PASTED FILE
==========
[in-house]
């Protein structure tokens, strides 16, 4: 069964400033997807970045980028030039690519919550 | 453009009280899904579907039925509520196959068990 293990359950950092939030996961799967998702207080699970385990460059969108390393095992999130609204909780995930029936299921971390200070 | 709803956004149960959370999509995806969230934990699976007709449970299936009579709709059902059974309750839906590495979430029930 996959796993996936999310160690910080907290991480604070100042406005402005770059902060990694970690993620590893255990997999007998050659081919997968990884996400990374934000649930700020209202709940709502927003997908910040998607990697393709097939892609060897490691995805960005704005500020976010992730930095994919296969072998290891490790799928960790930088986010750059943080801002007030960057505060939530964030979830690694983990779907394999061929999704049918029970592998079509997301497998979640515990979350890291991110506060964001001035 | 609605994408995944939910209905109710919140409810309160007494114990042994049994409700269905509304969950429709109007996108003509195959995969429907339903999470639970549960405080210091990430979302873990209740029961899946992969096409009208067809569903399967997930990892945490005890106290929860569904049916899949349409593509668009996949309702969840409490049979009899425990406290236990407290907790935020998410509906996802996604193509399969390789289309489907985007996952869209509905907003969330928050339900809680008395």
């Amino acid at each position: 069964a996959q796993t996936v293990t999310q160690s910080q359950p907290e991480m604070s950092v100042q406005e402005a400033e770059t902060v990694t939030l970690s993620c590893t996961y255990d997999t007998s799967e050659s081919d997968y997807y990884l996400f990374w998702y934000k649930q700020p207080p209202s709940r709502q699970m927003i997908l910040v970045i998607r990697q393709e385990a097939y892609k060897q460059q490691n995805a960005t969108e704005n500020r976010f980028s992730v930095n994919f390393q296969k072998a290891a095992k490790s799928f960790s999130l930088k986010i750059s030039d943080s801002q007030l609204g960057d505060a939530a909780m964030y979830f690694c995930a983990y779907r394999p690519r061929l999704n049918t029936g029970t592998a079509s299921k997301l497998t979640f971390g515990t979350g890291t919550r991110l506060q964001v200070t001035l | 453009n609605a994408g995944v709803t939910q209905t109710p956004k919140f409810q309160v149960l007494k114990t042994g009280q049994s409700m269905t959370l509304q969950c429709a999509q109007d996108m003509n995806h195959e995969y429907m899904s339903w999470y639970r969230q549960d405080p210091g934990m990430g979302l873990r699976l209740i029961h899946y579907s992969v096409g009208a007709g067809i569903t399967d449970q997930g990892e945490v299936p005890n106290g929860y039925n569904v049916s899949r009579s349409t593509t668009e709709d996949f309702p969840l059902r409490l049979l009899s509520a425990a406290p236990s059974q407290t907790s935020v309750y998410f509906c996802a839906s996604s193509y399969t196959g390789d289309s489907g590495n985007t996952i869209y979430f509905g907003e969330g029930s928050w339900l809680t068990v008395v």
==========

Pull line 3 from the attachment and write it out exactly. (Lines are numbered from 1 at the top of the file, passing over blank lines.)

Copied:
């Amino acid at each position: 069964a996959q796993t996936v293990t999310q160690s910080q359950p907290e991480m604070s950092v100042q406005e402005a400033e770059t902060v990694t939030l970690s993620c590893t996961y255990d997999t007998s799967e050659s081919d997968y997807y990884l996400f990374w998702y934000k649930q700020p207080p209202s709940r709502q699970m927003i997908l910040v970045i998607r990697q393709e385990a097939y892609k060897q460059q490691n995805a960005t969108e704005n500020r976010f980028s992730v930095n994919f390393q296969k072998a290891a095992k490790s799928f960790s999130l930088k986010i750059s030039d943080s801002q007030l609204g960057d505060a939530a909780m964030y979830f690694c995930a983990y779907r394999p690519r061929l999704n049918t029936g029970t592998a079509s299921k997301l497998t979640f971390g515990t979350g890291t919550r991110l506060q964001v200070t001035l | 453009n609605a994408g995944v709803t939910q209905t109710p956004k919140f409810q309160v149960l007494k114990t042994g009280q049994s409700m269905t959370l509304q969950c429709a999509q109007d996108m003509n995806h195959e995969y429907m899904s339903w999470y639970r969230q549960d405080p210091g934990m990430g979302l873990r699976l209740i029961h899946y579907s992969v096409g009208a007709g067809i569903t399967d449970q997930g990892e945490v299936p005890n106290g929860y039925n569904v049916s899949r009579s349409t593509t668009e709709d996949f309702p969840l059902r409490l049979l009899s509520a425990a406290p236990s059974q407290t907790s935020v309750y998410f509906c996802a839906s996604s193509y399969t196959g390789d289309s489907g590495n985007t996952i869209y979430f509905g907003e969330g029930s928050w339900l809680t068990v008395v």